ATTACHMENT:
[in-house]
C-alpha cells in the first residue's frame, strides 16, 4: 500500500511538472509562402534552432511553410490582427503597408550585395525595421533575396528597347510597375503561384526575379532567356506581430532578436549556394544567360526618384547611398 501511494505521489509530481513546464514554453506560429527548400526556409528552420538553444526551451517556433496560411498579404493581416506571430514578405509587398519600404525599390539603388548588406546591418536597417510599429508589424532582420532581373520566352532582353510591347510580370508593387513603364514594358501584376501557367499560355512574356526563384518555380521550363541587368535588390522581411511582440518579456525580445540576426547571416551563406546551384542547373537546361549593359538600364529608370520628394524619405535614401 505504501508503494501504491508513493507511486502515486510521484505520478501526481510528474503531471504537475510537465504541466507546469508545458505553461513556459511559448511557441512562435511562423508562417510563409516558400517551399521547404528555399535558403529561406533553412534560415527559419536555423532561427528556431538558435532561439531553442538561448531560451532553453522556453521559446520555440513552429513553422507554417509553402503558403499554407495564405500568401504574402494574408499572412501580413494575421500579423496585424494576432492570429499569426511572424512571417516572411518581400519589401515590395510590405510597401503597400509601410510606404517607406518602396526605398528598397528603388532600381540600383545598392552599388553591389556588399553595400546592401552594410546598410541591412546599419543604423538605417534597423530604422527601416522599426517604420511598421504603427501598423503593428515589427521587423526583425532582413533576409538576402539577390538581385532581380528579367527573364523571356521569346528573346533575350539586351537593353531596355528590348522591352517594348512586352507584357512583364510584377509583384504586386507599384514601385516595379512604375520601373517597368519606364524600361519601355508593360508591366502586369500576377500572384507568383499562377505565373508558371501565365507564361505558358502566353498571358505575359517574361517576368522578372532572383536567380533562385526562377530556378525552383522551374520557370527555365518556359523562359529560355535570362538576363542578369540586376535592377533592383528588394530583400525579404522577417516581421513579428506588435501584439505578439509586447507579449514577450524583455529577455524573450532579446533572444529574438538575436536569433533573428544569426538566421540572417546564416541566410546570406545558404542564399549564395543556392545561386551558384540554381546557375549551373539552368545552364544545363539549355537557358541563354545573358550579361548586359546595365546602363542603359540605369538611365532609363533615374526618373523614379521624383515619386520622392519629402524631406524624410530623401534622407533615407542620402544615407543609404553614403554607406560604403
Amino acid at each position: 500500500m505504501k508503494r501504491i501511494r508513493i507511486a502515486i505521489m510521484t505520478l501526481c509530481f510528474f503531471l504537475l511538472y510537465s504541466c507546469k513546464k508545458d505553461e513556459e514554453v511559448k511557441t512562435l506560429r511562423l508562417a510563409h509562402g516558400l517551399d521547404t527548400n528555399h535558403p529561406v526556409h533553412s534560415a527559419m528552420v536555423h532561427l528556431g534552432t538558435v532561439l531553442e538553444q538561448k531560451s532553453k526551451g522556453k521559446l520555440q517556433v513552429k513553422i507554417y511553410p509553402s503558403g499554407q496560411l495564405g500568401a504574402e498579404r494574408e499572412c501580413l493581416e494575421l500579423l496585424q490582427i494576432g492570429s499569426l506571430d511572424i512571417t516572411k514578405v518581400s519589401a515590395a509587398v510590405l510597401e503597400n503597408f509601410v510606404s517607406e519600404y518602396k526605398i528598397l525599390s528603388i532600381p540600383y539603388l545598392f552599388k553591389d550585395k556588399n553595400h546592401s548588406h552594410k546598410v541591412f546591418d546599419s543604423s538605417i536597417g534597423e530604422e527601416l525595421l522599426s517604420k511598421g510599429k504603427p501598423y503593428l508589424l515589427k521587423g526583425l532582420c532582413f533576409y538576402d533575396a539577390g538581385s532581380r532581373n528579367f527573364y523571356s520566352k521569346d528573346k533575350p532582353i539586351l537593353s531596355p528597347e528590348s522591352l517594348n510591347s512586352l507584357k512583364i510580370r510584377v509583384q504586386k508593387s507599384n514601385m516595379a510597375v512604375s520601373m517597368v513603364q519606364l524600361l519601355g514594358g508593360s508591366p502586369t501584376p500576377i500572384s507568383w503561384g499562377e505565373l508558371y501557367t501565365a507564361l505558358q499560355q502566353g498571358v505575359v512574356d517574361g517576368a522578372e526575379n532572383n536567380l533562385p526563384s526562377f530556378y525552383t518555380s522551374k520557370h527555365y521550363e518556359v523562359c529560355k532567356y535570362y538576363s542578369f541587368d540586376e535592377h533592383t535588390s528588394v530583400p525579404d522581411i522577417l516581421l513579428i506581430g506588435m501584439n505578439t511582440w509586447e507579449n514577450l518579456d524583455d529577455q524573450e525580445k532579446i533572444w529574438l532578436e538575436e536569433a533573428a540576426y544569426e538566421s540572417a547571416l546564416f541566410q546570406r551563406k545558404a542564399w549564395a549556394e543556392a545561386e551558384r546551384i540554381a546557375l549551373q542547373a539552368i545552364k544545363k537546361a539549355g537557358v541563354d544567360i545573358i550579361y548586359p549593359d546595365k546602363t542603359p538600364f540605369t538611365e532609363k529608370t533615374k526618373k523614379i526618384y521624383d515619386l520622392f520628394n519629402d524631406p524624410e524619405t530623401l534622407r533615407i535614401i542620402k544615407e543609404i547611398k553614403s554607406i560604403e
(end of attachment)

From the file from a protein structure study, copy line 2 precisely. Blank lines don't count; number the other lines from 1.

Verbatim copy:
C-alpha cells in the first residue's frame, strides 16, 4: 500500500511538472509562402534552432511553410490582427503597408550585395525595421533575396528597347510597375503561384526575379532567356506581430532578436549556394544567360526618384547611398 501511494505521489509530481513546464514554453506560429527548400526556409528552420538553444526551451517556433496560411498579404493581416506571430514578405509587398519600404525599390539603388548588406546591418536597417510599429508589424532582420532581373520566352532582353510591347510580370508593387513603364514594358501584376501557367499560355512574356526563384518555380521550363541587368535588390522581411511582440518579456525580445540576426547571416551563406546551384542547373537546361549593359538600364529608370520628394524619405535614401 505504501508503494501504491508513493507511486502515486510521484505520478501526481510528474503531471504537475510537465504541466507546469508545458505553461513556459511559448511557441512562435511562423508562417510563409516558400517551399521547404528555399535558403529561406533553412534560415527559419536555423532561427528556431538558435532561439531553442538561448531560451532553453522556453521559446520555440513552429513553422507554417509553402503558403499554407495564405500568401504574402494574408499572412501580413494575421500579423496585424494576432492570429499569426511572424512571417516572411518581400519589401515590395510590405510597401503597400509601410510606404517607406518602396526605398528598397528603388532600381540600383545598392552599388553591389556588399553595400546592401552594410546598410541591412546599419543604423538605417534597423530604422527601416522599426517604420511598421504603427501598423503593428515589427521587423526583425532582413533576409538576402539577390538581385532581380528579367527573364523571356521569346528573346533575350539586351537593353531596355528590348522591352517594348512586352507584357512583364510584377509583384504586386507599384514601385516595379512604375520601373517597368519606364524600361519601355508593360508591366502586369500576377500572384507568383499562377505565373508558371501565365507564361505558358502566353498571358505575359517574361517576368522578372532572383536567380533562385526562377530556378525552383522551374520557370527555365518556359523562359529560355535570362538576363542578369540586376535592377533592383528588394530583400525579404522577417516581421513579428506588435501584439505578439509586447507579449514577450524583455529577455524573450532579446533572444529574438538575436536569433533573428544569426538566421540572417546564416541566410546570406545558404542564399549564395543556392545561386551558384540554381546557375549551373539552368545552364544545363539549355537557358541563354545573358550579361548586359546595365546602363542603359540605369538611365532609363533615374526618373523614379521624383515619386520622392519629402524631406524624410530623401534622407533615407542620402544615407543609404553614403554607406560604403